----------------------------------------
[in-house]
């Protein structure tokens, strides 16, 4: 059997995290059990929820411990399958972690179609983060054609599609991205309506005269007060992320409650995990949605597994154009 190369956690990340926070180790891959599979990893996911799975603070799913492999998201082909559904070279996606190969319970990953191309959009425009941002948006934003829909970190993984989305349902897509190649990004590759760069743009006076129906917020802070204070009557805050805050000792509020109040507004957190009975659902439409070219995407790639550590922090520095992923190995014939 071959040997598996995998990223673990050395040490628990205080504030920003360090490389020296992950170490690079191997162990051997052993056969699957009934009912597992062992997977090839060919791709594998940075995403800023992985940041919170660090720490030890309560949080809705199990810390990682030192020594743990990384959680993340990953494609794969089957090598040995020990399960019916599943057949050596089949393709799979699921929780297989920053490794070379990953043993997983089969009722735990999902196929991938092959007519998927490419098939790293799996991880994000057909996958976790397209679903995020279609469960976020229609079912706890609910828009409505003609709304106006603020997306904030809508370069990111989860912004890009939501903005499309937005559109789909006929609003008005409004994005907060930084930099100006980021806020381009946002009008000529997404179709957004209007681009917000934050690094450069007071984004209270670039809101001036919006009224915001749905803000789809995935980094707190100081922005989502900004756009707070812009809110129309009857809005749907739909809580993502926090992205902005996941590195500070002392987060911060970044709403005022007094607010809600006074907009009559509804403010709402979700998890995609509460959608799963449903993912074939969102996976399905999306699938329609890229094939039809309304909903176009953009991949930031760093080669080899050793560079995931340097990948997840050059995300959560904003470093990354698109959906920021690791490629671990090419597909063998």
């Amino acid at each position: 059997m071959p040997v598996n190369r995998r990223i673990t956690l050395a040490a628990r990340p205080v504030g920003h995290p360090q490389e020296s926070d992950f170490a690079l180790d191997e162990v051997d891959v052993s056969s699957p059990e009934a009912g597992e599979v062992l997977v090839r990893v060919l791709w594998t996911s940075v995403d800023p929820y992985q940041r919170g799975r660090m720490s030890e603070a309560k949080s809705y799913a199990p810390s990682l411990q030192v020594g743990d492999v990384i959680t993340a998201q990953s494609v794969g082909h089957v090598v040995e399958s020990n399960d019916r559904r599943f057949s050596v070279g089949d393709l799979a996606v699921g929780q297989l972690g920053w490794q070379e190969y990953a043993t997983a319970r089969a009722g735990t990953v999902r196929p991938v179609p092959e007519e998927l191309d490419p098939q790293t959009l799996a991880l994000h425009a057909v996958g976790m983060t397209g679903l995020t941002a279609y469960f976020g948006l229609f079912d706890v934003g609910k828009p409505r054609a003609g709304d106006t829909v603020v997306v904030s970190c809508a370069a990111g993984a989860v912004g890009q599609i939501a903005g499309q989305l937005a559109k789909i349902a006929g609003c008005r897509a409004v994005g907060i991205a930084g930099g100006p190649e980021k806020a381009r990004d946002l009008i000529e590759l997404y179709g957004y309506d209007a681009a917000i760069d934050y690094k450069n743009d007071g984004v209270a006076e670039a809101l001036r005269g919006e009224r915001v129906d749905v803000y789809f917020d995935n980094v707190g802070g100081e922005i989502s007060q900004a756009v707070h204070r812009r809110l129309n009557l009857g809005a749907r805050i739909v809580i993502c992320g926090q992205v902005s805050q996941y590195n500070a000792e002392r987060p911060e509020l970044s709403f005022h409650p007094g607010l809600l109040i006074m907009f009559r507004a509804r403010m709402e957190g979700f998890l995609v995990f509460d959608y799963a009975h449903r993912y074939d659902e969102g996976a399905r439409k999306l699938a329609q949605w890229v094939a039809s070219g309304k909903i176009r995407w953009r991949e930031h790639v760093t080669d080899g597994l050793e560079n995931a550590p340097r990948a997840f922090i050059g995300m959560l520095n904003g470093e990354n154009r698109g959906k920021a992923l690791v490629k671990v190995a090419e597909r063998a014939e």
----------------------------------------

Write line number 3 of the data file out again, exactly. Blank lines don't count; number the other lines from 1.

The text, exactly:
């Amino acid at each position: 059997m071959p040997v598996n190369r995998r990223i673990t956690l050395a040490a628990r990340p205080v504030g920003h995290p360090q490389e020296s926070d992950f170490a690079l180790d191997e162990v051997d891959v052993s056969s699957p059990e009934a009912g597992e599979v062992l997977v090839r990893v060919l791709w594998t996911s940075v995403d800023p929820y992985q940041r919170g799975r660090m720490s030890e603070a309560k949080s809705y799913a199990p810390s990682l411990q030192v020594g743990d492999v990384i959680t993340a998201q990953s494609v794969g082909h089957v090598v040995e399958s020990n399960d019916r559904r599943f057949s050596v070279g089949d393709l799979a996606v699921g929780q297989l972690g920053w490794q070379e190969y990953a043993t997983a319970r089969a009722g735990t990953v999902r196929p991938v179609p092959e007519e998927l191309d490419p098939q790293t959009l799996a991880l994000h425009a057909v996958g976790m983060t397209g679903l995020t941002a279609y469960f976020g948006l229609f079912d706890v934003g609910k828009p409505r054609a003609g709304d106006t829909v603020v997306v904030s970190c809508a370069a990111g993984a989860v912004g890009q599609i939501a903005g499309q989305l937005a559109k789909i349902a006929g609003c008005r897509a409004v994005g907060i991205a930084g930099g100006p190649e980021k806020a381009r990004d946002l009008i000529e590759l997404y179709g957004y309506d209007a681009a917000i760069d934050y690094k450069n743009d007071g984004v209270a006076e670039a809101l001036r005269g919006e009224r915001v129906d749905v803000y789809f917020d995935n980094v707190g802070g100081e922005i989502s007060q900004a756009v707070h204070r812009r809110l129309n009557l009857g809005a749907r805050i739909v809580i993502c992320g926090q992205v902005s805050q996941y590195n500070a000792e002392r987060p911060e509020l970044s709403f005022h409650p007094g607010l809600l109040i006074m907009f009559r507004a509804r403010m709402e957190g979700f998890l995609v995990f509460d959608y799963a009975h449903r993912y074939d659902e969102g996976a399905r439409k999306l699938a329609q949605w890229v094939a039809s070219g309304k909903i176009r995407w953009r991949e930031h790639v760093t080669d080899g597994l050793e560079n995931a550590p340097r990948a997840f922090i050059g995300m959560l520095n904003g470093e990354n154009r698109g959906k920021a992923l690791v490629k671990v190995a090419e597909r063998a014939e």